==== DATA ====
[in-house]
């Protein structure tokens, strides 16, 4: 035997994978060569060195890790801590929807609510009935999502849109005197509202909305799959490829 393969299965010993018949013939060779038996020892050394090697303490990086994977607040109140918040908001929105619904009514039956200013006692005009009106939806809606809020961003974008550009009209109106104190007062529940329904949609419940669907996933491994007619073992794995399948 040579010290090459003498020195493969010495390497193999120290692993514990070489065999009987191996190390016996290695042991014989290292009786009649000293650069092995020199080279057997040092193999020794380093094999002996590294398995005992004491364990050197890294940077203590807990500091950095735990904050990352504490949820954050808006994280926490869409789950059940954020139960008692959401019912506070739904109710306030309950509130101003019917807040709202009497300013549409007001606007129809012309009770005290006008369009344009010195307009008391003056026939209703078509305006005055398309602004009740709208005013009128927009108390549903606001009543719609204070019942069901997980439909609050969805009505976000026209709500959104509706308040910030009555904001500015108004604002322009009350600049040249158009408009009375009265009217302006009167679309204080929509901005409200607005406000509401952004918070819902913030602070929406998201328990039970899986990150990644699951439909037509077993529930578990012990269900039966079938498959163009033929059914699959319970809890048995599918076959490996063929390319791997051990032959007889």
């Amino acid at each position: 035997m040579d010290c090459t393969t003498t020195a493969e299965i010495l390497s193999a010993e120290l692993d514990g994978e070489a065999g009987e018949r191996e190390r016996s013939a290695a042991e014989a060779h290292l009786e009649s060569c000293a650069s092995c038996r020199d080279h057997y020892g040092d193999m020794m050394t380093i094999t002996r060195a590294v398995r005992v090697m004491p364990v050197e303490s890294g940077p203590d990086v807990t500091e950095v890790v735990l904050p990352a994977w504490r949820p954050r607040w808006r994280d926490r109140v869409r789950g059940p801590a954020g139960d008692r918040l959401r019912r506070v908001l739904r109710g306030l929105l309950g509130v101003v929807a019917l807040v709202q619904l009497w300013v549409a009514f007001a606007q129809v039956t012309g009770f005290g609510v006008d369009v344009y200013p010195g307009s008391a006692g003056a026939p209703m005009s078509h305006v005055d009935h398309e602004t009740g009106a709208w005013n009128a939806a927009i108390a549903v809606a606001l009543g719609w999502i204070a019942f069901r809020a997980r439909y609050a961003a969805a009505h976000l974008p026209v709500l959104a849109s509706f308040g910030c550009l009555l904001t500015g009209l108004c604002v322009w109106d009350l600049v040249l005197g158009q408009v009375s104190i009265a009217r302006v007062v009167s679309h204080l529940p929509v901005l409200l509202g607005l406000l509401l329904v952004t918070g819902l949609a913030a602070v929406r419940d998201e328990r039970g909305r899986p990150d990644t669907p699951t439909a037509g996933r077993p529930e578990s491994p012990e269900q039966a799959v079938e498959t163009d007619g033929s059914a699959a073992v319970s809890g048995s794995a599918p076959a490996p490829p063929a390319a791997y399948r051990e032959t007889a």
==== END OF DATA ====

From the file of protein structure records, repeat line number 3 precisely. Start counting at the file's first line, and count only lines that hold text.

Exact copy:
């Amino acid at each position: 035997m040579d010290c090459t393969t003498t020195a493969e299965i010495l390497s193999a010993e120290l692993d514990g994978e070489a065999g009987e018949r191996e190390r016996s013939a290695a042991e014989a060779h290292l009786e009649s060569c000293a650069s092995c038996r020199d080279h057997y020892g040092d193999m020794m050394t380093i094999t002996r060195a590294v398995r005992v090697m004491p364990v050197e303490s890294g940077p203590d990086v807990t500091e950095v890790v735990l904050p990352a994977w504490r949820p954050r607040w808006r994280d926490r109140v869409r789950g059940p801590a954020g139960d008692r918040l959401r019912r506070v908001l739904r109710g306030l929105l309950g509130v101003v929807a019917l807040v709202q619904l009497w300013v549409a009514f007001a606007q129809v039956t012309g009770f005290g609510v006008d369009v344009y200013p010195g307009s008391a006692g003056a026939p209703m005009s078509h305006v005055d009935h398309e602004t009740g009106a709208w005013n009128a939806a927009i108390a549903v809606a606001l009543g719609w999502i204070a019942f069901r809020a997980r439909y609050a961003a969805a009505h976000l974008p026209v709500l959104a849109s509706f308040g910030c550009l009555l904001t500015g009209l108004c604002v322009w109106d009350l600049v040249l005197g158009q408009v009375s104190i009265a009217r302006v007062v009167s679309h204080l529940p929509v901005l409200l509202g607005l406000l509401l329904v952004t918070g819902l949609a913030a602070v929406r419940d998201e328990r039970g909305r899986p990150d990644t669907p699951t439909a037509g996933r077993p529930e578990s491994p012990e269900q039966a799959v079938e498959t163009d007619g033929s059914a699959a073992v319970s809890g048995s794995a599918p076959a490996p490829p063929a390319a791997y399948r051990e032959t007889a």